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Pride and Prejudice
Motion Picture Masterpieces Collection

Pride and Prejudice
Warner DVD
1940 / B&W / 1:37 flat full frame / 118 min. / Street Date September 12, 2006 / 19.98 / Also available in the Motion Picture Masterpieces Collection with Treasure Island, Marie Antoinette, A Tale of Two Cities and David Copperfield, at 49.98
Starring Greer Garson, Laurence Olivier, Mary Boland, Edna May Oliver, Maureen O'Sullivan, Ann Rutherford, Frieda Inescort, Edmund Gwenn, Heather Angel, Marsha Hunt
Cinematography Karl Freund
Art Direction Cedric Gibbons
Film Editor Robert Kern
Original Music Herbert Stothart
Written by Aldous Huxley, Jane Murfin from the book by Jane Austen
Produced by Hunt Stromberg
Directed by Robert Z. Leonard

Reviewed by Glenn Erickson

Jane Austen's 19th century soap opera lends itself perfectly to movie adaptation, as can be seen in many successful television and film versions. MGM's 1940 effort is certainly one of the better ones, although any semblance of the real past is blurred in the high-toned production values. Even the near-bankrupt Bennets live in a mansion with servants and ride in a liveried coach. But there's no arguing with the presence of Greer Garson and Laurence Olivier, and most of the rest of the casting is equally well judged. Considering all the terrible things MGM could have done with the property (Lana Turner! June Allyson!), this version turned out well indeed.


Fearful of losing their home to Mr. Collins (Melville Cooper), Mrs. Bennet (Mary Boland) takes a frenzied approach to finding suitable husbands for her five daughters. She hurries to them to two eligible and rich bachelors, Charles Bingley (Bruce Lester) and Mr. Darcy (Laurence Olivier), when her quiet husband Mr. Bennet (Edmund Gwenn) has already seen to the problem. Beautiful Jane (Maureen O'Sullivan) instantly attracts the attention of Bingley, but eldest daughter Elizabeth (Greer Garson) is infuriated by Mr. Darcy's upper class snobbery and spurns his advances. In subsequent meetings Elizabeth is further aggravated by Bingley's noxious sister Caroline (Frieda Inescort) and the necessity of avoiding the unpleasant Mr. Collins. Collins toadies to his imperious benefactor, Lady Catherine de Bourgh (Edna May Oliver), who is in a position to disinherit most of her younger relatives. Elizabeth eventually warms to Mr. Darcy's contrite and polite insistence of innocence, until her mother's loose tongue gives Darcy the idea that the girls are laying a middle-class trap for both he and Bingley. The two men return to London, ruining all plans for marriage.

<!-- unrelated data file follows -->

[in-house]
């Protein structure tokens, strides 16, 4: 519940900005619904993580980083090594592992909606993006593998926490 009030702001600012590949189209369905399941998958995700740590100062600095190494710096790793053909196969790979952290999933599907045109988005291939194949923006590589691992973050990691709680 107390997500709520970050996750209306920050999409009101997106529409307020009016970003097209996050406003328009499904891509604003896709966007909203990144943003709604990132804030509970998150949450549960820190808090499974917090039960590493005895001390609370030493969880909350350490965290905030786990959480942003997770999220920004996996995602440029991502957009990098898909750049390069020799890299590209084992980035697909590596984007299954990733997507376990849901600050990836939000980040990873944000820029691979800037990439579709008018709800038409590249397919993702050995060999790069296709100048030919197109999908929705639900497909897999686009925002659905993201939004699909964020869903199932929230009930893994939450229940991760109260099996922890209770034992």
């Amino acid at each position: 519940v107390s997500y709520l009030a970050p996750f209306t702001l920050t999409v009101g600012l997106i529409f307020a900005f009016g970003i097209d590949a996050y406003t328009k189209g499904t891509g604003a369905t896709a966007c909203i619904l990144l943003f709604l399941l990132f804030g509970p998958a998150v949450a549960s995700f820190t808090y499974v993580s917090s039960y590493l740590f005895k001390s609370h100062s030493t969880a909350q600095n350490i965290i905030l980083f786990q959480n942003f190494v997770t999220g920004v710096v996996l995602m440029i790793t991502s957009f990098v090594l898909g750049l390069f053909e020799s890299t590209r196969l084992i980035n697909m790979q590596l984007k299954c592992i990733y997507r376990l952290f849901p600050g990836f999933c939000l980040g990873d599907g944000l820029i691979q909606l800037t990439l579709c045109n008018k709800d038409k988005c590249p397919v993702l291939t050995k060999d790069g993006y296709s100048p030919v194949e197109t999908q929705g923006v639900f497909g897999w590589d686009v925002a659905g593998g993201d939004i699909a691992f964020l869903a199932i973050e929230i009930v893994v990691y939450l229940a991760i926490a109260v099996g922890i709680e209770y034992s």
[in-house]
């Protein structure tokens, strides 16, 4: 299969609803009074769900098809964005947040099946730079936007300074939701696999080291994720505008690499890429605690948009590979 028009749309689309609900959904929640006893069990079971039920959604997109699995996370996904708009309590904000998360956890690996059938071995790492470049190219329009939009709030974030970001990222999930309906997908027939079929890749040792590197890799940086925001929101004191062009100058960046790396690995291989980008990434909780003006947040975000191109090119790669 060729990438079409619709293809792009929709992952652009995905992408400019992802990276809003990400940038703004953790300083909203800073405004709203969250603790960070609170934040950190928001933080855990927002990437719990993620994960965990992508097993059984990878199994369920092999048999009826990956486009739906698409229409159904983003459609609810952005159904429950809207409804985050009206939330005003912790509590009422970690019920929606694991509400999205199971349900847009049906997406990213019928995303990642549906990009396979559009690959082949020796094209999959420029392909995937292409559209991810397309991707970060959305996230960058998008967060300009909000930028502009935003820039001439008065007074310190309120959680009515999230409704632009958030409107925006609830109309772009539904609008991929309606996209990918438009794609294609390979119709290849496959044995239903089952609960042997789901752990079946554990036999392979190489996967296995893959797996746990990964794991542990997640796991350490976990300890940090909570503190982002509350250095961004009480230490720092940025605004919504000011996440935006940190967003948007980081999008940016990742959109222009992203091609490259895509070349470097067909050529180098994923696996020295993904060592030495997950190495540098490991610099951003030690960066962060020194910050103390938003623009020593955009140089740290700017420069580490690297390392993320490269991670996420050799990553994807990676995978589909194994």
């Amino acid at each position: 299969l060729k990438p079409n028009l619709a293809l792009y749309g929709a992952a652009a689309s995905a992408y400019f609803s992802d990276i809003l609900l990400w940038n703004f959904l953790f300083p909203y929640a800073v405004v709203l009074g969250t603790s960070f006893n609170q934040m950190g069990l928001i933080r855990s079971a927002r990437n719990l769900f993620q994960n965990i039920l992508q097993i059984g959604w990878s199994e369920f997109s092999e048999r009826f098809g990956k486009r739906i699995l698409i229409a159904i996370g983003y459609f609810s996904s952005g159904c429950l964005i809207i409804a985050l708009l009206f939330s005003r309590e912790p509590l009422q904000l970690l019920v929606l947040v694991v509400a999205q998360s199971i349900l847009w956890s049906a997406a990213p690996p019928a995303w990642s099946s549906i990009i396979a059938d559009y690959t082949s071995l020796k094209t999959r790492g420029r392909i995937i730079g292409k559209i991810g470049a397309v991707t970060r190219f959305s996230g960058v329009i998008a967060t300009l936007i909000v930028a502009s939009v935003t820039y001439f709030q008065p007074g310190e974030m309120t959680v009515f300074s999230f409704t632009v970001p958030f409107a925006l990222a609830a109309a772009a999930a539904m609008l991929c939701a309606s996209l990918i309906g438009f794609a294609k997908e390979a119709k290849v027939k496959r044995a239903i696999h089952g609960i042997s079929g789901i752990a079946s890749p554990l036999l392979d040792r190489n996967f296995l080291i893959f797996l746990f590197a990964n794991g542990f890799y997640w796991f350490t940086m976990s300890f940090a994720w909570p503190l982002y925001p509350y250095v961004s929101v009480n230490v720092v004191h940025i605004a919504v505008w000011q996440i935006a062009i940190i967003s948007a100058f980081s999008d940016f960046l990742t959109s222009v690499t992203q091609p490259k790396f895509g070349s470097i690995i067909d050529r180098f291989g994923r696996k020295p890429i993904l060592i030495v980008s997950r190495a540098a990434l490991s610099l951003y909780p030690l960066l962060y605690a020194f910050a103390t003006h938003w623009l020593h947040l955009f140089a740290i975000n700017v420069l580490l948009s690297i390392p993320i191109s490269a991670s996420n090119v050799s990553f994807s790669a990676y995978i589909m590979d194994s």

2005's version of Pride and Prejudice wasn't all that bad but suffered from Kiera Knightley's shark-like smile and smothered in a thick overlay of picture postcard visuals. The story is one of those un-killable gems that everyone understands: The family must find a way to marry off its daughters if it expects to keep a roof over its head. When put in film form Jane Austen's view of class differences limits the world of Old England to the generational redistribution of upper class wealth. Some folks have it and some don't, and being left behind or being declassed by the fortunes of marriage and birth can make the difference between a future in society and the utter doom of becoming shamed poor relations.

Austen's comedy gives us a mother turned social maniac; Mrs. Bennet can be forgiven for running around like a chicken with her head chopped off only because she thinks she's fighting for her family's survival. As it is, her embarrassing social disasters end up being totally irrelevant; her two eldest daughters are sensible, beautiful and utterly well-mannered, and can easily slay the local competition when it comes time to attract the genus bacchelorus ontheprowlus. Even when they've caught the interest of a likely pair of swains, the road to matrimony is tough haul. Mom is only the most visible liability. Youngest sister Mary (Marsha Hunt) sings horribly, wears glasses and is a bookworm. Kitty and Lydia (Heather Angel and Ann Rutherford) go gaga over anything in a uniform. Cousin Collins (Melville Cooper) is a cowardly weasel quick to curry favor with his benefactress Lady Catherine.